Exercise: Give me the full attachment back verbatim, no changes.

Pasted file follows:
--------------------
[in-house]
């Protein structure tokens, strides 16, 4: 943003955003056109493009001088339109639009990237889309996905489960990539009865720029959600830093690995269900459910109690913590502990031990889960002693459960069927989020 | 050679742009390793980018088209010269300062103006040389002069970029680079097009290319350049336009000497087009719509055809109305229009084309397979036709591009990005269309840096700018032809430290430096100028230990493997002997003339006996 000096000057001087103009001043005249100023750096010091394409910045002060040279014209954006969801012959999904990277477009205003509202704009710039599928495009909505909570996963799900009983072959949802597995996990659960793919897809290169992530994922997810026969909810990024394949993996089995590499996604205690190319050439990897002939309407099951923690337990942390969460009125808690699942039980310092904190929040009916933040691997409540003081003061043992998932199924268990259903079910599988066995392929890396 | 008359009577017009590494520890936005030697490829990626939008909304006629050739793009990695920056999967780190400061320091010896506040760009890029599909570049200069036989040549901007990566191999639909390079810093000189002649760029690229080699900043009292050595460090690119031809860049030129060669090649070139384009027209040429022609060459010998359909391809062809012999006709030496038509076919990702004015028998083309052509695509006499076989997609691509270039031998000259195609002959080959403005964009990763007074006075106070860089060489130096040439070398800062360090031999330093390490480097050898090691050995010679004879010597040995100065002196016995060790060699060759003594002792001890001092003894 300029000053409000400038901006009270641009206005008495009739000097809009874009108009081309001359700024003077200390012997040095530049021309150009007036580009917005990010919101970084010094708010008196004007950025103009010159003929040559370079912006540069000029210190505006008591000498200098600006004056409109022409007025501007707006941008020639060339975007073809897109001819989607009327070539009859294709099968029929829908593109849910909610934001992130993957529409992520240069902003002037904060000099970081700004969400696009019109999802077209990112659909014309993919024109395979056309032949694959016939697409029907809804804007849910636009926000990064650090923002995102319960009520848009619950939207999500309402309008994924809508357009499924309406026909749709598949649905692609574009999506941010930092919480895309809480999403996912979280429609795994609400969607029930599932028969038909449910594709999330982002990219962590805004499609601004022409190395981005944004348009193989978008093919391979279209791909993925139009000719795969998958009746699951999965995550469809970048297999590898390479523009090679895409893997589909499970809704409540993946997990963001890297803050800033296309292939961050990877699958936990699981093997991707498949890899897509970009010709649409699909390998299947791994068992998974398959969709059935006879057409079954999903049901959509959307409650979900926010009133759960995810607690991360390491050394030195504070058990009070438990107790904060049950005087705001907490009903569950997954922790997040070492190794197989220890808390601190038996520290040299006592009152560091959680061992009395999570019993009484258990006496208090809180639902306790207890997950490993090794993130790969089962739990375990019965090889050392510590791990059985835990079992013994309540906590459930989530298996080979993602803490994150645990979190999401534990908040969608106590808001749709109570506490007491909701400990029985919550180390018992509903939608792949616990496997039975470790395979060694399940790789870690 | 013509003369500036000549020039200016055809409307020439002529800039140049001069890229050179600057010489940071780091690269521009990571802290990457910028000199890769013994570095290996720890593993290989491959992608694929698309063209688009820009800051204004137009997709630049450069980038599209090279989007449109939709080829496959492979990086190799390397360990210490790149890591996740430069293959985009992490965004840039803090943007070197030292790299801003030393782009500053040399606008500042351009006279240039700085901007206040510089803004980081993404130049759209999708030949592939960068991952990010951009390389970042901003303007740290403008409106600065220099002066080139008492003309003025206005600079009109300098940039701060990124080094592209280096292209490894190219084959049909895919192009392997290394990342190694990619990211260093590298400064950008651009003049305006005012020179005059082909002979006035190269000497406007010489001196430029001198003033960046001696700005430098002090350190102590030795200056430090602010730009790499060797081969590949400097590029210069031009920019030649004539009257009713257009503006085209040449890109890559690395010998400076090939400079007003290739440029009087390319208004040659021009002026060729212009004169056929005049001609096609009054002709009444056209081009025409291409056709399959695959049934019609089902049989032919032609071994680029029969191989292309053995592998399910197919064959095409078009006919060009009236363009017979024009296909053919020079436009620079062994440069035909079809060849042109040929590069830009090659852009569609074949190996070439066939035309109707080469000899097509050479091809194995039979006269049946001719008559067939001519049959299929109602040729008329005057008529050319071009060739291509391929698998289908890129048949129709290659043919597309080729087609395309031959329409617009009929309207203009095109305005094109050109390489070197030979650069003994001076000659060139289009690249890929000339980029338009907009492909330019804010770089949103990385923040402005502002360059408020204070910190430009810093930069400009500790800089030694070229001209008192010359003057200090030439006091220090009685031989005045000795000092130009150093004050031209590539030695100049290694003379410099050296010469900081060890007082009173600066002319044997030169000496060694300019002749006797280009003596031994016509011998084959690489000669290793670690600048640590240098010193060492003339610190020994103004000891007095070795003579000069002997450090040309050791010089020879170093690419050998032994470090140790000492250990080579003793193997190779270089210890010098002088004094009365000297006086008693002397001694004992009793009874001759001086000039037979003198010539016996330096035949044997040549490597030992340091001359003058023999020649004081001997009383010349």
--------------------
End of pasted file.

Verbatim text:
[in-house]
């Protein structure tokens, strides 16, 4: 943003955003056109493009001088339109639009990237889309996905489960990539009865720029959600830093690995269900459910109690913590502990031990889960002693459960069927989020 | 050679742009390793980018088209010269300062103006040389002069970029680079097009290319350049336009000497087009719509055809109305229009084309397979036709591009990005269309840096700018032809430290430096100028230990493997002997003339006996 000096000057001087103009001043005249100023750096010091394409910045002060040279014209954006969801012959999904990277477009205003509202704009710039599928495009909505909570996963799900009983072959949802597995996990659960793919897809290169992530994922997810026969909810990024394949993996089995590499996604205690190319050439990897002939309407099951923690337990942390969460009125808690699942039980310092904190929040009916933040691997409540003081003061043992998932199924268990259903079910599988066995392929890396 | 008359009577017009590494520890936005030697490829990626939008909304006629050739793009990695920056999967780190400061320091010896506040760009890029599909570049200069036989040549901007990566191999639909390079810093000189002649760029690229080699900043009292050595460090690119031809860049030129060669090649070139384009027209040429022609060459010998359909391809062809012999006709030496038509076919990702004015028998083309052509695509006499076989997609691509270039031998000259195609002959080959403005964009990763007074006075106070860089060489130096040439070398800062360090031999330093390490480097050898090691050995010679004879010597040995100065002196016995060790060699060759003594002792001890001092003894 300029000053409000400038901006009270641009206005008495009739000097809009874009108009081309001359700024003077200390012997040095530049021309150009007036580009917005990010919101970084010094708010008196004007950025103009010159003929040559370079912006540069000029210190505006008591000498200098600006004056409109022409007025501007707006941008020639060339975007073809897109001819989607009327070539009859294709099968029929829908593109849910909610934001992130993957529409992520240069902003002037904060000099970081700004969400696009019109999802077209990112659909014309993919024109395979056309032949694959016939697409029907809804804007849910636009926000990064650090923002995102319960009520848009619950939207999500309402309008994924809508357009499924309406026909749709598949649905692609574009999506941010930092919480895309809480999403996912979280429609795994609400969607029930599932028969038909449910594709999330982002990219962590805004499609601004022409190395981005944004348009193989978008093919391979279209791909993925139009000719795969998958009746699951999965995550469809970048297999590898390479523009090679895409893997589909499970809704409540993946997990963001890297803050800033296309292939961050990877699958936990699981093997991707498949890899897509970009010709649409699909390998299947791994068992998974398959969709059935006879057409079954999903049901959509959307409650979900926010009133759960995810607690991360390491050394030195504070058990009070438990107790904060049950005087705001907490009903569950997954922790997040070492190794197989220890808390601190038996520290040299006592009152560091959680061992009395999570019993009484258990006496208090809180639902306790207890997950490993090794993130790969089962739990375990019965090889050392510590791990059985835990079992013994309540906590459930989530298996080979993602803490994150645990979190999401534990908040969608106590808001749709109570506490007491909701400990029985919550180390018992509903939608792949616990496997039975470790395979060694399940790789870690 | 013509003369500036000549020039200016055809409307020439002529800039140049001069890229050179600057010489940071780091690269521009990571802290990457910028000199890769013994570095290996720890593993290989491959992608694929698309063209688009820009800051204004137009997709630049450069980038599209090279989007449109939709080829496959492979990086190799390397360990210490790149890591996740430069293959985009992490965004840039803090943007070197030292790299801003030393782009500053040399606008500042351009006279240039700085901007206040510089803004980081993404130049759209999708030949592939960068991952990010951009390389970042901003303007740290403008409106600065220099002066080139008492003309003025206005600079009109300098940039701060990124080094592209280096292209490894190219084959049909895919192009392997290394990342190694990619990211260093590298400064950008651009003049305006005012020179005059082909002979006035190269000497406007010489001196430029001198003033960046001696700005430098002090350190102590030795200056430090602010730009790499060797081969590949400097590029210069031009920019030649004539009257009713257009503006085209040449890109890559690395010998400076090939400079007003290739440029009087390319208004040659021009002026060729212009004169056929005049001609096609009054002709009444056209081009025409291409056709399959695959049934019609089902049989032919032609071994680029029969191989292309053995592998399910197919064959095409078009006919060009009236363009017979024009296909053919020079436009620079062994440069035909079809060849042109040929590069830009090659852009569609074949190996070439066939035309109707080469000899097509050479091809194995039979006269049946001719008559067939001519049959299929109602040729008329005057008529050319071009060739291509391929698998289908890129048949129709290659043919597309080729087609395309031959329409617009009929309207203009095109305005094109050109390489070197030979650069003994001076000659060139289009690249890929000339980029338009907009492909330019804010770089949103990385923040402005502002360059408020204070910190430009810093930069400009500790800089030694070229001209008192010359003057200090030439006091220090009685031989005045000795000092130009150093004050031209590539030695100049290694003379410099050296010469900081060890007082009173600066002319044997030169000496060694300019002749006797280009003596031994016509011998084959690489000669290793670690600048640590240098010193060492003339610190020994103004000891007095070795003579000069002997450090040309050791010089020879170093690419050998032994470090140790000492250990080579003793193997190779270089210890010098002088004094009365000297006086008693002397001694004992009793009874001759001086000039037979003198010539016996330096035949044997040549490597030992340091001359003058023999020649004081001997009383010349």